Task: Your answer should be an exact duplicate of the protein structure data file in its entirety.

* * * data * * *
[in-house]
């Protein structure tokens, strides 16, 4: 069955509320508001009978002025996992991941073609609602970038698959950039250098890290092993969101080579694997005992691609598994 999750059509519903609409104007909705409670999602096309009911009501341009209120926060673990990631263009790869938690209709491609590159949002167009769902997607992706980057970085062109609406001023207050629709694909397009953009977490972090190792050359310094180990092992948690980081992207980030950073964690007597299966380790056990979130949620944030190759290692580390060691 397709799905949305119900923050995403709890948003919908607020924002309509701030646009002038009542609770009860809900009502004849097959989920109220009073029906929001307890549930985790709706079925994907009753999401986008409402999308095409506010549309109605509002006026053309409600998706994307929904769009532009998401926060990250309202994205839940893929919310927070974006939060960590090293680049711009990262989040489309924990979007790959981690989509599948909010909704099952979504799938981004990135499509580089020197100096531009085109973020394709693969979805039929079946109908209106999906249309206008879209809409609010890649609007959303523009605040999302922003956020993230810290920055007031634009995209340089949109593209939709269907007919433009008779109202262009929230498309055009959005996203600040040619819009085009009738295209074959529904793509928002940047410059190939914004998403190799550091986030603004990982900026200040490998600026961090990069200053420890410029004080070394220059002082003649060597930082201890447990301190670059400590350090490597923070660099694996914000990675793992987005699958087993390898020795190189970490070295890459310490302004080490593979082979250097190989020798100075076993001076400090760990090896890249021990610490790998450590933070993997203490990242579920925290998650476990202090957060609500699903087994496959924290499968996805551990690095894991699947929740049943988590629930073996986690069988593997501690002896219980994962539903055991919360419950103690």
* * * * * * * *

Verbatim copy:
[in-house]
């Protein structure tokens, strides 16, 4: 069955509320508001009978002025996992991941073609609602970038698959950039250098890290092993969101080579694997005992691609598994 999750059509519903609409104007909705409670999602096309009911009501341009209120926060673990990631263009790869938690209709491609590159949002167009769902997607992706980057970085062109609406001023207050629709694909397009953009977490972090190792050359310094180990092992948690980081992207980030950073964690007597299966380790056990979130949620944030190759290692580390060691 397709799905949305119900923050995403709890948003919908607020924002309509701030646009002038009542609770009860809900009502004849097959989920109220009073029906929001307890549930985790709706079925994907009753999401986008409402999308095409506010549309109605509002006026053309409600998706994307929904769009532009998401926060990250309202994205839940893929919310927070974006939060960590090293680049711009990262989040489309924990979007790959981690989509599948909010909704099952979504799938981004990135499509580089020197100096531009085109973020394709693969979805039929079946109908209106999906249309206008879209809409609010890649609007959303523009605040999302922003956020993230810290920055007031634009995209340089949109593209939709269907007919433009008779109202262009929230498309055009959005996203600040040619819009085009009738295209074959529904793509928002940047410059190939914004998403190799550091986030603004990982900026200040490998600026961090990069200053420890410029004080070394220059002082003649060597930082201890447990301190670059400590350090490597923070660099694996914000990675793992987005699958087993390898020795190189970490070295890459310490302004080490593979082979250097190989020798100075076993001076400090760990090896890249021990610490790998450590933070993997203490990242579920925290998650476990202090957060609500699903087994496959924290499968996805551990690095894991699947929740049943988590629930073996986690069988593997501690002896219980994962539903055991919360419950103690």